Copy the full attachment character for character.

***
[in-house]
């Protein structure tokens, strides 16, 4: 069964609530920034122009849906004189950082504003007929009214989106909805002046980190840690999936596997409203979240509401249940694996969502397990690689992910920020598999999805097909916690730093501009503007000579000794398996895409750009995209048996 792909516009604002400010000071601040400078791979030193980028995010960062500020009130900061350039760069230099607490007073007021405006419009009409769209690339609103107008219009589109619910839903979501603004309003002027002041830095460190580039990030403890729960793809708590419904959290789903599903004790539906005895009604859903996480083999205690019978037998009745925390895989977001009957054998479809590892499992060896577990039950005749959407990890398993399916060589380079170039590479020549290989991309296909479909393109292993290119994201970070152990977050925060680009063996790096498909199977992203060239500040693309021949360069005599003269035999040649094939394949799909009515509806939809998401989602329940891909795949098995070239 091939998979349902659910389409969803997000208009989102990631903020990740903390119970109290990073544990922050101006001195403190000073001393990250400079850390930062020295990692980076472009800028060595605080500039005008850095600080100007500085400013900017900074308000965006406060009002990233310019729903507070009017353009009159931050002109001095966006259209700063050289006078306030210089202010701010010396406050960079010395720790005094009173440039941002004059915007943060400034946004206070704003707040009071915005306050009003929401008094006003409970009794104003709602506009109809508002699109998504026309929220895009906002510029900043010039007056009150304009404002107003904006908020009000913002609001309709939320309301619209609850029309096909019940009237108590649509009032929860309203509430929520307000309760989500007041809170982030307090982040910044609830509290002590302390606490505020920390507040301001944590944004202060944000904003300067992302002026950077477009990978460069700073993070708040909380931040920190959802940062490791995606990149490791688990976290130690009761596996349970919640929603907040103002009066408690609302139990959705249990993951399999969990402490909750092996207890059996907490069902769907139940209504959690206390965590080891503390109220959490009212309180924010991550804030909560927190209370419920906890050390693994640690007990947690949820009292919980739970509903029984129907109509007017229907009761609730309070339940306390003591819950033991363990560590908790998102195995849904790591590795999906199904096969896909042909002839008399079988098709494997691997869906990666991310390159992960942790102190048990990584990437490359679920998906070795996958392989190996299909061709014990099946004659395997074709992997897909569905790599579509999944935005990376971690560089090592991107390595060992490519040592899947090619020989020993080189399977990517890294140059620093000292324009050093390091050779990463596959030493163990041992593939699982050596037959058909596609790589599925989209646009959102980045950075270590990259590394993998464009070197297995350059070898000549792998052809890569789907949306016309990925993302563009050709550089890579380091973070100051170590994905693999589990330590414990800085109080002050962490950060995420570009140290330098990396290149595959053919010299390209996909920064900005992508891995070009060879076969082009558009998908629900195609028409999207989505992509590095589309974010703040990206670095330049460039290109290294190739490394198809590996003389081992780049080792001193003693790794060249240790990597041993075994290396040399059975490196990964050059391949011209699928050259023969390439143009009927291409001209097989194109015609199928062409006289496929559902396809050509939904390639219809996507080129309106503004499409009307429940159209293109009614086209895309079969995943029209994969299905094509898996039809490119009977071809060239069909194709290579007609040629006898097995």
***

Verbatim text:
[in-house]
């Protein structure tokens, strides 16, 4: 069964609530920034122009849906004189950082504003007929009214989106909805002046980190840690999936596997409203979240509401249940694996969502397990690689992910920020598999999805097909916690730093501009503007000579000794398996895409750009995209048996 792909516009604002400010000071601040400078791979030193980028995010960062500020009130900061350039760069230099607490007073007021405006419009009409769209690339609103107008219009589109619910839903979501603004309003002027002041830095460190580039990030403890729960793809708590419904959290789903599903004790539906005895009604859903996480083999205690019978037998009745925390895989977001009957054998479809590892499992060896577990039950005749959407990890398993399916060589380079170039590479020549290989991309296909479909393109292993290119994201970070152990977050925060680009063996790096498909199977992203060239500040693309021949360069005599003269035999040649094939394949799909009515509806939809998401989602329940891909795949098995070239 091939998979349902659910389409969803997000208009989102990631903020990740903390119970109290990073544990922050101006001195403190000073001393990250400079850390930062020295990692980076472009800028060595605080500039005008850095600080100007500085400013900017900074308000965006406060009002990233310019729903507070009017353009009159931050002109001095966006259209700063050289006078306030210089202010701010010396406050960079010395720790005094009173440039941002004059915007943060400034946004206070704003707040009071915005306050009003929401008094006003409970009794104003709602506009109809508002699109998504026309929220895009906002510029900043010039007056009150304009404002107003904006908020009000913002609001309709939320309301619209609850029309096909019940009237108590649509009032929860309203509430929520307000309760989500007041809170982030307090982040910044609830509290002590302390606490505020920390507040301001944590944004202060944000904003300067992302002026950077477009990978460069700073993070708040909380931040920190959802940062490791995606990149490791688990976290130690009761596996349970919640929603907040103002009066408690609302139990959705249990993951399999969990402490909750092996207890059996907490069902769907139940209504959690206390965590080891503390109220959490009212309180924010991550804030909560927190209370419920906890050390693994640690007990947690949820009292919980739970509903029984129907109509007017229907009761609730309070339940306390003591819950033991363990560590908790998102195995849904790591590795999906199904096969896909042909002839008399079988098709494997691997869906990666991310390159992960942790102190048990990584990437490359679920998906070795996958392989190996299909061709014990099946004659395997074709992997897909569905790599579509999944935005990376971690560089090592991107390595060992490519040592899947090619020989020993080189399977990517890294140059620093000292324009050093390091050779990463596959030493163990041992593939699982050596037959058909596609790589599925989209646009959102980045950075270590990259590394993998464009070197297995350059070898000549792998052809890569789907949306016309990925993302563009050709550089890579380091973070100051170590994905693999589990330590414990800085109080002050962490950060995420570009140290330098990396290149595959053919010299390209996909920064900005992508891995070009060879076969082009558009998908629900195609028409999207989505992509590095589309974010703040990206670095330049460039290109290294190739490394198809590996003389081992780049080792001193003693790794060249240790990597041993075994290396040399059975490196990964050059391949011209699928050259023969390439143009009927291409001209097989194109015609199928062409006289496929559902396809050509939904390639219809996507080129309106503004499409009307429940159209293109009614086209895309079969995943029209994969299905094509898996039809490119009977071809060239069909194709290579007609040629006898097995």